Visa Refusal: Ten Reasons why UK visas are normally refused
Having a Visa application refused can be a confusing, frustrating, and upsetting experience. It always feels personal, and always seems judgmental – as well as unfair. The truth is that a UK Visa refusal is a regular occurrence, and the Home Office have no problem handing them out.
After all: the Home Office keeps the visa fees from all applications whether is successful or not, so they make more money from appeals and further applications.
We are often asked how to “guarantee” that a visa will be accepted. The simple answer is: you can’t get a 100% guarantee, because the Home Office are final decision makers. What you can do, however, is make sure your application as strong it can absolutely be. To help you in this, we have compiled a list 10 of the most common reasons* the Home Office give a UK visa refusal so that you can be more informed about how to avoid it yourself.
Top Ten UK Visa Refusal reasons
- Correct Documents NOT supplied: It is really important that you supply all the documents required for your application. Different visas require different documentary evidence, so it is important to make sure your application is specific to you, and that nothing is missed out. It’s no good listening to someone who tells you they got a visa with A, B and C when your application also asks for D, E and F.
- Documents NOT presented in the correct format: It’s not enough to simply send the documents in a bundle. They need to be placed in the correct, chronological order, and presented exactly as required. This includes even using the correct colour ink to fill in the forms This might seem like a petty reason to refuse a visa, but the best way to look it is this: make the Home Office’s job of reading your application as easy and simple as possible.
- Specified Evidence Missing: Visa applications might seem simple, and the advice given on Home Office website does make it appear so. However, the guideline notes only give a general outline, and do not go into enough detail. Even a single date, or an original of an official document missing can lead to a UK visa refusal.
- Following Advice from Non-UK “Advisers”: This is a very common mistake made by people all across the world. So many UK Visa refusal cases happen because the adviser is not qualified or experienced enough in UK immigration law. They might well know immigration law in general, or in their own country, but the UK is one of the hardest countries to get a visa for, so you do really need to get advice from experts.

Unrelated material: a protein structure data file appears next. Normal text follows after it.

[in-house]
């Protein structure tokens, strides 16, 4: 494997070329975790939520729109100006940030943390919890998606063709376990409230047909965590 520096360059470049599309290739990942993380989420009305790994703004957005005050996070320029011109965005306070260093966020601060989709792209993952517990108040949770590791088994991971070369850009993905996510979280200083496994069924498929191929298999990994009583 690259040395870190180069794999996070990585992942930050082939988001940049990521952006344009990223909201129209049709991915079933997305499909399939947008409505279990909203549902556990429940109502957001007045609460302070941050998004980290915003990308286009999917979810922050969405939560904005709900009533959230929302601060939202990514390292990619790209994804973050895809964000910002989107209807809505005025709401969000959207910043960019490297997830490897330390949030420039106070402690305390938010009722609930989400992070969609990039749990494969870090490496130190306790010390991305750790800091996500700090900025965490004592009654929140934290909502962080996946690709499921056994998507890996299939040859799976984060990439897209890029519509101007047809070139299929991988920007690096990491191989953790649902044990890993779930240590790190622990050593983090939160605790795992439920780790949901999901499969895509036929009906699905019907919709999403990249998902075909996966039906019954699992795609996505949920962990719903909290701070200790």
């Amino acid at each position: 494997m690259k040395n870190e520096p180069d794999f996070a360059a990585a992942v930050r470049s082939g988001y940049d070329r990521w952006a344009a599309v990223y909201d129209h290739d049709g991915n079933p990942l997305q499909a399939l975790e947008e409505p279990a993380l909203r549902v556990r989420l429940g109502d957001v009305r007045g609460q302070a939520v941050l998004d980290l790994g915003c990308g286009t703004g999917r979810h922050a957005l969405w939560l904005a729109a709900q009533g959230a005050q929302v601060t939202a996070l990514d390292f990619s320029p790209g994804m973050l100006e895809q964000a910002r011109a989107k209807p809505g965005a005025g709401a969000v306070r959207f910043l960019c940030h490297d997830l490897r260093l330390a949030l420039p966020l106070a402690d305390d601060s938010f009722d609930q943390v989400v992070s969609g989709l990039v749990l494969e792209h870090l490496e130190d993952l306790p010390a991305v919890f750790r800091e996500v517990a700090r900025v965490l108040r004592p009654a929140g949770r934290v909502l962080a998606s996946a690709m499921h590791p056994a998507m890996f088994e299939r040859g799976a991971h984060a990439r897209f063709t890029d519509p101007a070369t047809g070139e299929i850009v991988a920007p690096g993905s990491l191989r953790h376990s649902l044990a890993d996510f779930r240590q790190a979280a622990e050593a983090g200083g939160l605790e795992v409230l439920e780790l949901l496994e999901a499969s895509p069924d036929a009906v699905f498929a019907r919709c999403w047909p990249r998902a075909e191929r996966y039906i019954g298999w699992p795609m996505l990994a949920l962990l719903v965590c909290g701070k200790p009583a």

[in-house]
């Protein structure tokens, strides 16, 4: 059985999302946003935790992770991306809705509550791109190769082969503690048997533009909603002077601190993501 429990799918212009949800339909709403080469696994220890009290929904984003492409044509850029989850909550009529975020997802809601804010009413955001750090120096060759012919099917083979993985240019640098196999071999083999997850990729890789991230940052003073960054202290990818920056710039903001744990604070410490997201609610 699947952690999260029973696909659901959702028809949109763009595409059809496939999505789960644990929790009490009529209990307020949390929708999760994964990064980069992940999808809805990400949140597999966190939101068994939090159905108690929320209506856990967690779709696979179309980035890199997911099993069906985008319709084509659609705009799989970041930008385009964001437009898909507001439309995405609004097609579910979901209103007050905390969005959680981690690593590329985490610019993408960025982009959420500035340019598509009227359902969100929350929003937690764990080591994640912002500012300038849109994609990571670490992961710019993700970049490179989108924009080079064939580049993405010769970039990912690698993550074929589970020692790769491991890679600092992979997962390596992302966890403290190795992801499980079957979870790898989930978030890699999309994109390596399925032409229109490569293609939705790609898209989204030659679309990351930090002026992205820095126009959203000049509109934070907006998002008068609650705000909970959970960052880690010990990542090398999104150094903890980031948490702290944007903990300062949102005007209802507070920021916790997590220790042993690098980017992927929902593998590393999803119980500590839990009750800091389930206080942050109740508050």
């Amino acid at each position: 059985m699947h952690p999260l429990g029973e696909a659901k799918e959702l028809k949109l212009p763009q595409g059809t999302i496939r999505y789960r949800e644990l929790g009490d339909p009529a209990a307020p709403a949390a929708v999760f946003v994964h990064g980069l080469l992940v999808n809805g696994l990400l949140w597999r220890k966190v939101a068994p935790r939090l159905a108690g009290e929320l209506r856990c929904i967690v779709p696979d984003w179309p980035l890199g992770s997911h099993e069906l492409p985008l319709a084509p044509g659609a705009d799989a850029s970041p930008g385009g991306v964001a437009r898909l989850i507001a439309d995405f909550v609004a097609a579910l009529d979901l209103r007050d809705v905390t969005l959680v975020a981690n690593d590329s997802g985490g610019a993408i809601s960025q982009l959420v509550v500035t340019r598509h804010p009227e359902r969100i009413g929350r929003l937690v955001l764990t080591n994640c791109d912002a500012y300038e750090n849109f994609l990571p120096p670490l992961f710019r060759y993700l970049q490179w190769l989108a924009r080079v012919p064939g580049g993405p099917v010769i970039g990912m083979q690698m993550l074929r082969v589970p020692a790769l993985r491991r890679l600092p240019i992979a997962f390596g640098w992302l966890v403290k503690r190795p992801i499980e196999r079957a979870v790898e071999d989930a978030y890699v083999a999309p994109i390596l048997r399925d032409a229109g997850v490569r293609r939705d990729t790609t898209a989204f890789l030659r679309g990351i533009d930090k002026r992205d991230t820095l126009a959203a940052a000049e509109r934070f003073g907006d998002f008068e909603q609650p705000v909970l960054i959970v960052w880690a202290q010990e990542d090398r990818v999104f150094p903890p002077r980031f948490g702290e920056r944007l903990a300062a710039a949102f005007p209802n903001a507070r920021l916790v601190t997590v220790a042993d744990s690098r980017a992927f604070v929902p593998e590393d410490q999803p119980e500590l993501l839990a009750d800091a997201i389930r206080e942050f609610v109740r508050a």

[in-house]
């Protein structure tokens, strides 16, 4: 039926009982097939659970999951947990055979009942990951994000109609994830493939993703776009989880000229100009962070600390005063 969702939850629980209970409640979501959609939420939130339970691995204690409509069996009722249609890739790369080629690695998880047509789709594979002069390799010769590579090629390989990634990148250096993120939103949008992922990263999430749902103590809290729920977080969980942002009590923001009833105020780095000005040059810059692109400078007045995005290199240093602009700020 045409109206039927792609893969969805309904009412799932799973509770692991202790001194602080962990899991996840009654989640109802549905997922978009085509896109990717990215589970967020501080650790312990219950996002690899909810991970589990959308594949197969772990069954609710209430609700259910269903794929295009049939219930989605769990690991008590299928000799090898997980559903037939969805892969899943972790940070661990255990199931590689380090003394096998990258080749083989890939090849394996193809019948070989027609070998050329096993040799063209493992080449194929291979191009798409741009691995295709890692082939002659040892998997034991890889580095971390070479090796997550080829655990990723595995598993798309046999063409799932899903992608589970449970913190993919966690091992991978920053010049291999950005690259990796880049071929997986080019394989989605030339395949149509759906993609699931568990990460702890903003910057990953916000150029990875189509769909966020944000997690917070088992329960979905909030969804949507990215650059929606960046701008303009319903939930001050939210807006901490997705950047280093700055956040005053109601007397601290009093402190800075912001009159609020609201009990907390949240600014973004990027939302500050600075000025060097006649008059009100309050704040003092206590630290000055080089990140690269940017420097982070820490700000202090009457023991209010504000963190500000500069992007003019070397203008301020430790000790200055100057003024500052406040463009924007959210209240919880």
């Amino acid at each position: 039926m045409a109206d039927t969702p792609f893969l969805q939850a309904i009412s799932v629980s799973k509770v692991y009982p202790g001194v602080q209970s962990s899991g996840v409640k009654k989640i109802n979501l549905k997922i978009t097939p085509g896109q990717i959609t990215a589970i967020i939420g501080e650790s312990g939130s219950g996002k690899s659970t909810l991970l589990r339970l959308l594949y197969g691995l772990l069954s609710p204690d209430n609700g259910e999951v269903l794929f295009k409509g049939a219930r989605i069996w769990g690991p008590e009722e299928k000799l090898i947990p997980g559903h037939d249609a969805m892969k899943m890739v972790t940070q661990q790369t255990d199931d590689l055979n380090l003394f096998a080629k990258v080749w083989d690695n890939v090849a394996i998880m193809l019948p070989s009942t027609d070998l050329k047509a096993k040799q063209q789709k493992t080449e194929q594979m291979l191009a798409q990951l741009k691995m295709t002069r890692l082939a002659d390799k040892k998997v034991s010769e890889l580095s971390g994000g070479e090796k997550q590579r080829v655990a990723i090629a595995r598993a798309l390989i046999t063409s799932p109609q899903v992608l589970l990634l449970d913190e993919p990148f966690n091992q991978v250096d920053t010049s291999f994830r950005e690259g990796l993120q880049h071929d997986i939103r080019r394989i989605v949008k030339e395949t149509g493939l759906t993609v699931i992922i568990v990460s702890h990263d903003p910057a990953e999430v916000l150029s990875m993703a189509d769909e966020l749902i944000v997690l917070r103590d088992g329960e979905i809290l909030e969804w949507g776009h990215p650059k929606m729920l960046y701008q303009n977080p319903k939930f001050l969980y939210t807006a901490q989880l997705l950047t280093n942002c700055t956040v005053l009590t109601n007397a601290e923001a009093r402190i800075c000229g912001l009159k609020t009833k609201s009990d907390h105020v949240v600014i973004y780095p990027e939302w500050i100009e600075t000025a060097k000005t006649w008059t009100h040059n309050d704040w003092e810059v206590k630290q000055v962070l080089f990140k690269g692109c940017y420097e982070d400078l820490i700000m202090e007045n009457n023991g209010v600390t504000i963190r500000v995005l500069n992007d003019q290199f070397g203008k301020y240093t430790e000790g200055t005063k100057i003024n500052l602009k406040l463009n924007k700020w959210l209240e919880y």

- Following advice from Family and/or Friends: So many refusals happen because people seek advice from those closest to them who just don’t have the legal knowledge. Of course, they may know the applicant very well, but the Home Office is only interested in specific legal evidence and information. It might sound cruel, but they simply do NOT care about applicants as individuals. It’s all about the numbers, the statistics and the money.
- Believing the Home Office will be lenient or “understanding”: They won’t be. For example, some applicants might think that if the requirements for their Spouse Visa include a basic salary of £18,600 and they earn £18,500 that just trying to get around that should be “okay”. Not true. Even the very slightest error will not be met with flexibility. Treat your application like a fine, delicate Ming vase: there is simply no room for error.
- Non-Disclosure of Previous issues: Often applicants have had previous immigration or legal issues that they decide not to disclose, such as bans or certain criminal convictions already spent – especially if a long time has passed. But the Home Office miss nothing and question everything. Worse still, if they believe an applicant has attempted to mislead or misrepresent themselves intentionally (deception) a UK visa refusal might be the least of your worries.
- Applying for the wrong type of visa: A common example of this is when people from outside the UK wish to move to and settle in the UK. However, they mistakenly think they have to apply for a visit visa first, and then whilst the UK apply to switch to a settlement visa. “Switching” is not allowed from a visit visa, and any suggestion that this might be someone’s plan, the Home Office would also refuse the visit visa.
- “Saving” money on “cheap” advice: Using unqualified advisers is false economy as their lack of expertise in UK immigration law can easily lead to a refusal on the basis that they simply don’t know the intricate details of the laws, or how to apply the laws correctly.
- Relying on advice from Home Office/UKVI: It might seem like the best place to get advice is from the source itself. However, call handlers at the Home Office/UKVI are not trained or qualified to give legal advice, and at best all they will do is redirect you to their website, or give you the same general information. They will not be able to discuss merits of individual cases which might need specific expertise to carefully complete the application.
Of course there are many other reasons for a UK visa refusal, and it is always worth remembering that each case is unique. The UK has some of the most stringent immigration laws in the world, and with Brexit on the way no-one really knows what effect that might have on other parts of immigration policy.